During operation, wideband antenna 202 receives satellite signals from all four GNSS systems. The received signals are sent to both receiving paths, each of which in turn filters, amplifies, and down-converts the received RF satellite signals from a corresponding frequency band. More specifically, FSpan_1 receiving path 204 filters, amplifies, and down-converts signals in the FSpan_1 band to one intermediate frequency (IF); whereas FSpan_2 receiving path 206 filters, amplifies, and down-converts signals in the FSpan_2 band to a different intermediate frequency (IF). Note that these two IFs are carefully selected to prevent any overlap in the frequency domain between signals in the two original frequency bands.

FSpan_1 receiving path 204 includes a band-pass filter (BPF) 214, an RF low-noise amplifier (LNA) 216, a mixer 218, a BPF 220, and an IF amplifier 222. RF satellite signals received by antenna 202 are first filtered by BPF 214, which selects signals in the FSpan_1 RF band while rejecting other out-of-band signals, such as signals from the FSpan_2 band. The filtered signals are then amplified by RF LNA 216 before being down-converted to low IF signals by mixer 218. The IF is carefully selected to make sure that the down-converted FSpan_1 band stays away from DC to prevent interference, such as flicker noise. Note that, for the purpose of simplicity, local oscillators, which provide sinusoid waves to be mixed with the RF signals, are not shown in FIG. 2. BPF 220 filters out the sum-frequency signals as well as other undesirable signals, leaving only the desired low IF signal. IF amplifier 222 amplifies the IF signals. In one embodiment, IF amplifier 222 also implements automatic gain control (AGC) to achieve the optimal amplification effect.

Components within FSpan_2 receiving path 206 are similar to the ones in FSpan_1 receiving path 204, except that filter 224 selects signals in the FSpan_2 band, and mixer 226 down-converts the FSpan_2 band signals to a different IF frequency. Note that the IF frequency in FSpan_2 receiving path 206 is carefully selected to ensure that there is no overlap between the two IF bands. Signals from the two IF bands are combined by combiner 208. In one embodiment, combiner 208 is a simple adder. FIG. 3 presents a diagram illustrating the two down-converted IF bands, in accordance with an embodiment of the present invention.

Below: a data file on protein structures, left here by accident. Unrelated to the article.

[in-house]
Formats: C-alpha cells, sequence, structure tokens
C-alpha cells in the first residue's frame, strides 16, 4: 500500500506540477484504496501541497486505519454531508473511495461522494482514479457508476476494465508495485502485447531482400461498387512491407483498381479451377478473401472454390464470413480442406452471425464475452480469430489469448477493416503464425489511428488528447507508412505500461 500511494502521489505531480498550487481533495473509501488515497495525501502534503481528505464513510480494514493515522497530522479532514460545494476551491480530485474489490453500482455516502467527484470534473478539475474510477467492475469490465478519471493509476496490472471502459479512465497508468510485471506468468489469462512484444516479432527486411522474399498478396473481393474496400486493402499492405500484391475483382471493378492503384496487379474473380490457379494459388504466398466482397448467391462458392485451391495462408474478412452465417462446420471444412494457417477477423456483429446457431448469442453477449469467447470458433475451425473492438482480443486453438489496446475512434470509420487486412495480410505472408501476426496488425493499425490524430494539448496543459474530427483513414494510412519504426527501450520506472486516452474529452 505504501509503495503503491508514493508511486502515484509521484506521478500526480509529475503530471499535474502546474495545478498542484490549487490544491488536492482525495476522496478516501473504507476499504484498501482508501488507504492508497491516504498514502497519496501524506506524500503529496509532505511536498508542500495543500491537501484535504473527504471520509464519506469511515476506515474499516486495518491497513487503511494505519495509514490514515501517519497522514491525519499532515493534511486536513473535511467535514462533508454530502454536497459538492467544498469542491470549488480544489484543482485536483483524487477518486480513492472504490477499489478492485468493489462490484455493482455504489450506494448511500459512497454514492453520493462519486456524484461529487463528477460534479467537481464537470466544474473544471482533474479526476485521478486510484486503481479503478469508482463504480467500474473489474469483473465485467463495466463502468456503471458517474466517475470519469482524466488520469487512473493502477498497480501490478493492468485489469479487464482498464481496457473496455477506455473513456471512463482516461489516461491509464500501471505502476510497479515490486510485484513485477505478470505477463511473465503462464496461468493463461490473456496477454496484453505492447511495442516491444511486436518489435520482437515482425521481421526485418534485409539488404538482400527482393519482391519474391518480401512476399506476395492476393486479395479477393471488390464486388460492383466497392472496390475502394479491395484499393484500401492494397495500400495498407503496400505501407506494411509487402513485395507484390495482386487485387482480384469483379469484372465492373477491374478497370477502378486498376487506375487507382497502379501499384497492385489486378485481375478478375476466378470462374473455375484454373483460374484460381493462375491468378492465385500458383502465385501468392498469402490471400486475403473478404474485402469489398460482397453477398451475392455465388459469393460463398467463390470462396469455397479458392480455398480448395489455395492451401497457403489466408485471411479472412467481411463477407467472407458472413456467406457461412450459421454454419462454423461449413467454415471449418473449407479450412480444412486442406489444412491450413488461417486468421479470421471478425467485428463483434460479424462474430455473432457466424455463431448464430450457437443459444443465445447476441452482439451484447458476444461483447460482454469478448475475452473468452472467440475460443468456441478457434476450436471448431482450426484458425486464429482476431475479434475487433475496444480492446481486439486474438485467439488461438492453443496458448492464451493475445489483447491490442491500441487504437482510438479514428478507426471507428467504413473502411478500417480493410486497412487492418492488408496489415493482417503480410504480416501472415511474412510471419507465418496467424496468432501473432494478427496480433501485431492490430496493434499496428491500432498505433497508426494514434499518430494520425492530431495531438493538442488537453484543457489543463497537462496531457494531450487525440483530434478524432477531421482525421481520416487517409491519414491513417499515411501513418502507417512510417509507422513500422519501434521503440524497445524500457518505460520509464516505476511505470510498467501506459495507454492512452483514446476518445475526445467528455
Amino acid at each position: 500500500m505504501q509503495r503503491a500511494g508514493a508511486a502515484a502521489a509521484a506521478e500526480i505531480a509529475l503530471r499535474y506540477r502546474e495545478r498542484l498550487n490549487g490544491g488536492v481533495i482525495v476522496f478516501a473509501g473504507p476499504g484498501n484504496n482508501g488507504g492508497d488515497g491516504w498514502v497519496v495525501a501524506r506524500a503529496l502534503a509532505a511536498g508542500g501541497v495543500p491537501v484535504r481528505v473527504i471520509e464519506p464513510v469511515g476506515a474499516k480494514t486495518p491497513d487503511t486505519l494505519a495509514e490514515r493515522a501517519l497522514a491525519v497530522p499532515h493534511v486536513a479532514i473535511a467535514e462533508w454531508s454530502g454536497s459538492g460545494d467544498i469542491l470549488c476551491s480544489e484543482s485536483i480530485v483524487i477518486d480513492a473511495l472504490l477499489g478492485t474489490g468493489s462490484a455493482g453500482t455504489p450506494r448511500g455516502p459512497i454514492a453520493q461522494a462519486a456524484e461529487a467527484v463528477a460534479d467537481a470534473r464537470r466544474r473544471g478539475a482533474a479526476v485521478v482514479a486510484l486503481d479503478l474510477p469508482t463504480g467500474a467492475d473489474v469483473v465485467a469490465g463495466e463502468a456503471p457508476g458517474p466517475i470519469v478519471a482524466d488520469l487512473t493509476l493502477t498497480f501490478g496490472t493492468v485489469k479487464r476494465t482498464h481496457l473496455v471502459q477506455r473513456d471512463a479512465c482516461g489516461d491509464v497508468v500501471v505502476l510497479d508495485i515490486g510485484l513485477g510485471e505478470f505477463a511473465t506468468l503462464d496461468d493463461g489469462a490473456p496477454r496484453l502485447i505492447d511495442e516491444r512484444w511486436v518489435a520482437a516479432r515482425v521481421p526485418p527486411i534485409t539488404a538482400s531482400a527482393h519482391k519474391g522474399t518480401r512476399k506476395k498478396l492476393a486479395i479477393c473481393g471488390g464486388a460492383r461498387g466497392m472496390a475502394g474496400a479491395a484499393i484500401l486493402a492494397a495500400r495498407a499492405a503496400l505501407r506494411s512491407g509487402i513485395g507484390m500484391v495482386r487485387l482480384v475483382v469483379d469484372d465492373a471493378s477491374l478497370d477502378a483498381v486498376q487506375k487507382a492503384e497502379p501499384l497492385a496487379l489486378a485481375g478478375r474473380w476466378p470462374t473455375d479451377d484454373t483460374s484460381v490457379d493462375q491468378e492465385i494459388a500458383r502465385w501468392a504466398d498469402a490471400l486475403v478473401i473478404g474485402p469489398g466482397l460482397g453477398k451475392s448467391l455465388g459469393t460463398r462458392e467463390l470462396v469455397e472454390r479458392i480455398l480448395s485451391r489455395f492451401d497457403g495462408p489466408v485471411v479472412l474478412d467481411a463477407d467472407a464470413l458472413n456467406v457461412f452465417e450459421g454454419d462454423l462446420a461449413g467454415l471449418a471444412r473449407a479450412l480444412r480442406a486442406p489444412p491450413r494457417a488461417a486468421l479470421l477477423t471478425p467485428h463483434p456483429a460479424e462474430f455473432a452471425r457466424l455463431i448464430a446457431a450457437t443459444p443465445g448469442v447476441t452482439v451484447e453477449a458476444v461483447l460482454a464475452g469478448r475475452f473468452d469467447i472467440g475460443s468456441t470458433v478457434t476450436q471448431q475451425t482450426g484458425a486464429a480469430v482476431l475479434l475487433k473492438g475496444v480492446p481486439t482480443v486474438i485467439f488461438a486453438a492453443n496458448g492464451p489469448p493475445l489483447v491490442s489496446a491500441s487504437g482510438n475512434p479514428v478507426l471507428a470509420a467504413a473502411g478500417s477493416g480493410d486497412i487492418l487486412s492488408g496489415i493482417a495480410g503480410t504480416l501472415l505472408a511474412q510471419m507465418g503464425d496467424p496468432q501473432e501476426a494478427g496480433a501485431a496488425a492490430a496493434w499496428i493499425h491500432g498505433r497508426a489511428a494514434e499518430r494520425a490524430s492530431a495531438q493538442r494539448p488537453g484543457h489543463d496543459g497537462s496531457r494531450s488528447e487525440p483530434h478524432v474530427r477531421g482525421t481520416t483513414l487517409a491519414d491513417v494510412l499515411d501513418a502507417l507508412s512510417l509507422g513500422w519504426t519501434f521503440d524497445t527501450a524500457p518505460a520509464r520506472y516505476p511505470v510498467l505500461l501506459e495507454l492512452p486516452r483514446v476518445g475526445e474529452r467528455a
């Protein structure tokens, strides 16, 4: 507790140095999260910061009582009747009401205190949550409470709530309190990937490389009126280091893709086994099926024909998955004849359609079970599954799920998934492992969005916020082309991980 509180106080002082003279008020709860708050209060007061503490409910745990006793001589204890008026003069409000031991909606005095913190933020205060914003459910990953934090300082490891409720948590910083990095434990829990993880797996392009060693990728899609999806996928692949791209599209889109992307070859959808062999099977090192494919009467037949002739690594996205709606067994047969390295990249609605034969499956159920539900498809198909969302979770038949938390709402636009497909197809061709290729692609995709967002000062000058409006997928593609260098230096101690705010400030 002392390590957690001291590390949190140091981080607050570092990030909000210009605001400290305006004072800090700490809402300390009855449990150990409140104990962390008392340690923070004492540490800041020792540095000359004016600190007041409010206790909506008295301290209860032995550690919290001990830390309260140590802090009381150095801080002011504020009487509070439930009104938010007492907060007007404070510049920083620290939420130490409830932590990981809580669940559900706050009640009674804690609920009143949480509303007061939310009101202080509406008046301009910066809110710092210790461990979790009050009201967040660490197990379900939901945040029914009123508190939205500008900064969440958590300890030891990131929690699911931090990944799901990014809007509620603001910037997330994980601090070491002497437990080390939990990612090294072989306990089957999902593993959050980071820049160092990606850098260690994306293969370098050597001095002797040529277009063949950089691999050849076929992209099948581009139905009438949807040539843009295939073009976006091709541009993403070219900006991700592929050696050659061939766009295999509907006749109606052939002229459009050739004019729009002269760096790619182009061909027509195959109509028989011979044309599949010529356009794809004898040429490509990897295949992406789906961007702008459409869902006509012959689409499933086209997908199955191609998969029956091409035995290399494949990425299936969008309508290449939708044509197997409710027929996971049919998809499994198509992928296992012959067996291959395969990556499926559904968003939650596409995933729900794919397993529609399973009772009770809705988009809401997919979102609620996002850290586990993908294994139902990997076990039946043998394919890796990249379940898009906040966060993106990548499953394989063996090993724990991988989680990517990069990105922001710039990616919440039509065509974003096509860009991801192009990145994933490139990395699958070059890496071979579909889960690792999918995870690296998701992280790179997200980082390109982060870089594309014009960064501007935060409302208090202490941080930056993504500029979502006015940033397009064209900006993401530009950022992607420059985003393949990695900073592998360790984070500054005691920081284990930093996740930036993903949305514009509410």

As shown in FIG. 3, the FSpan_1′ band is the down-converted IF band for the original FSpan_1 band, and the FSpan_2′ band is the down-converted IF band for the original FSpan_2 band. Compared with the spectrum shown in FIG. 1, signals in the IF bands have a much lower carrier frequency, and the spacing between the two IF bands is much smaller compared with the spacing between the two original RF bands. In one embodiment, the bandwidth of all IF signals is around 200 MHz, which is much smaller than the 400 MHz bandwidth shown in FIG. 1.

The combined signals from the two IF bands are converted to the digital domain by ADC 210. In one embodiment, ADC 210 is a 3-bit ADC with a sampling rate of 400 MHz. It is also possible to use a lower resolution ADC, such as a 1-bit ADC or a 2-bit ADC. However, the 3-bit ADC enhances system reliability. Note that the sampling rate of ADC 210 is determined by the bandwidth of the IF signals. In the example shown in FIG. 3, the IF signals have a bandwidth of around 200 MHz, meaning that a sampling rate of at least 400 MHz is needed.

The digitized signals, which include signals from all four GNSS systems, are then sent to multi-baseband DSP 212 for processing. Multi-baseband DSP 212 is capable of processing multiple channels of signals, or signals on multiple carrier frequencies, simultaneously. FIG. 4 presents a diagram illustrating the architecture of an exemplary multi-band DSP, in accordance with an embodiment of the present invention.

In FIG. 4, multi-baseband DSP 400 includes a filter bank 402 and a processor bank 404. Filter bank 402 includes a number of digital BPFs, such as BPFs 406, 408, 410, and 412. Processor bank 404 includes a number of processors, such as processors 414, 416, 418, and 420. During operation, digital BPFs 406-412 each receives digitized IF signals from the ADC and selects signals at a corresponding channel. For example, the center frequency of BPF 406 is tuned to GPS L1 frequency (1575.42 MHz) to select GPS L1 signals, whereas the center frequency of BPF 408 can be tuned to 1602 MHz to select GLONASS signals. The filtered outputs are then sent to the processors for further processing, such as digital down-converting, decoding, and positioning calculation. In one embodiment, the processors can cooperate with each other to generate an output based on signals from all four satellite systems.